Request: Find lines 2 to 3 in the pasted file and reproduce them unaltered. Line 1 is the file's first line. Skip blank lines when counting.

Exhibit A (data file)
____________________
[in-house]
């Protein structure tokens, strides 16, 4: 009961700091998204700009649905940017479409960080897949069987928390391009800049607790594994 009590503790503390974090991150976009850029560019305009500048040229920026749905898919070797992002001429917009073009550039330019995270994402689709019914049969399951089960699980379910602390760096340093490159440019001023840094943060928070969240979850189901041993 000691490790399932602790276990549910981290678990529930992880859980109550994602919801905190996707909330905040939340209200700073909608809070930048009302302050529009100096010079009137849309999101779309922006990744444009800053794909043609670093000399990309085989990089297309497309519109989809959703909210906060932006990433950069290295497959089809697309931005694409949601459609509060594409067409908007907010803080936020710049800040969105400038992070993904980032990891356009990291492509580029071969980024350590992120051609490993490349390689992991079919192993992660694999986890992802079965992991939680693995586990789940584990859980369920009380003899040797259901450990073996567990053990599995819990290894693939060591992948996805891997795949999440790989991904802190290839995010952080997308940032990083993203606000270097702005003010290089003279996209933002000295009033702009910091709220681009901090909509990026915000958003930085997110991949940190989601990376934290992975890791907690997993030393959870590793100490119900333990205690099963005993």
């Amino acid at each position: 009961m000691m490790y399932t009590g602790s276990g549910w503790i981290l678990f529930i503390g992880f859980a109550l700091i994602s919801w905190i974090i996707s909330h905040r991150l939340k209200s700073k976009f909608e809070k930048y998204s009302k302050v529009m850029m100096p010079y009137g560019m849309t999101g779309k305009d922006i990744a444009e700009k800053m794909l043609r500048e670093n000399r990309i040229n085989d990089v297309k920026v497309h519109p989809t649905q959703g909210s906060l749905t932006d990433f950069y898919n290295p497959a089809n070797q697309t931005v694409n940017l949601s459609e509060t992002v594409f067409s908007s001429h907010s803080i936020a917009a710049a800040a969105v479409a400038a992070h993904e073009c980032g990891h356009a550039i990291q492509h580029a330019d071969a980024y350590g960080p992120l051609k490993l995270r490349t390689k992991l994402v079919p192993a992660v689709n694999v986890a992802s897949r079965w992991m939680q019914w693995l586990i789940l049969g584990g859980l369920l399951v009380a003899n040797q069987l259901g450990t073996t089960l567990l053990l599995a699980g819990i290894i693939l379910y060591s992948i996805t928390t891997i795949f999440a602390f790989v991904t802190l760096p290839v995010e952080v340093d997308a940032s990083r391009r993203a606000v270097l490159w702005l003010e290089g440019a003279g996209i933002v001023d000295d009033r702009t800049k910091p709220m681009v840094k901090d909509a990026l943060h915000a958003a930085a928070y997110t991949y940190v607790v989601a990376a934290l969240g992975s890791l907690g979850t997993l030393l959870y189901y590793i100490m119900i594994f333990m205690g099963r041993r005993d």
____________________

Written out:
């Protein structure tokens, strides 16, 4: 009961700091998204700009649905940017479409960080897949069987928390391009800049607790594994 009590503790503390974090991150976009850029560019305009500048040229920026749905898919070797992002001429917009073009550039330019995270994402689709019914049969399951089960699980379910602390760096340093490159440019001023840094943060928070969240979850189901041993 000691490790399932602790276990549910981290678990529930992880859980109550994602919801905190996707909330905040939340209200700073909608809070930048009302302050529009100096010079009137849309999101779309922006990744444009800053794909043609670093000399990309085989990089297309497309519109989809959703909210906060932006990433950069290295497959089809697309931005694409949601459609509060594409067409908007907010803080936020710049800040969105400038992070993904980032990891356009990291492509580029071969980024350590992120051609490993490349390689992991079919192993992660694999986890992802079965992991939680693995586990789940584990859980369920009380003899040797259901450990073996567990053990599995819990290894693939060591992948996805891997795949999440790989991904802190290839995010952080997308940032990083993203606000270097702005003010290089003279996209933002000295009033702009910091709220681009901090909509990026915000958003930085997110991949940190989601990376934290992975890791907690997993030393959870590793100490119900333990205690099963005993």
């Amino acid at each position: 009961m000691m490790y399932t009590g602790s276990g549910w503790i981290l678990f529930i503390g992880f859980a109550l700091i994602s919801w905190i974090i996707s909330h905040r991150l939340k209200s700073k976009f909608e809070k930048y998204s009302k302050v529009m850029m100096p010079y009137g560019m849309t999101g779309k305009d922006i990744a444009e700009k800053m794909l043609r500048e670093n000399r990309i040229n085989d990089v297309k920026v497309h519109p989809t649905q959703g909210s906060l749905t932006d990433f950069y898919n290295p497959a089809n070797q697309t931005v694409n940017l949601s459609e509060t992002v594409f067409s908007s001429h907010s803080i936020a917009a710049a800040a969105v479409a400038a992070h993904e073009c980032g990891h356009a550039i990291q492509h580029a330019d071969a980024y350590g960080p992120l051609k490993l995270r490349t390689k992991l994402v079919p192993a992660v689709n694999v986890a992802s897949r079965w992991m939680q019914w693995l586990i789940l049969g584990g859980l369920l399951v009380a003899n040797q069987l259901g450990t073996t089960l567990l053990l599995a699980g819990i290894i693939l379910y060591s992948i996805t928390t891997i795949f999440a602390f790989v991904t802190l760096p290839v995010e952080v340093d997308a940032s990083r391009r993203a606000v270097l490159w702005l003010e290089g440019a003279g996209i933002v001023d000295d009033r702009t800049k910091p709220m681009v840094k901090d909509a990026l943060h915000a958003a930085a928070y997110t991949y940190v607790v989601a990376a934290l969240g992975s890791l907690g979850t997993l030393l959870y189901y590793i100490m119900i594994f333990m205690g099963r041993r005993d």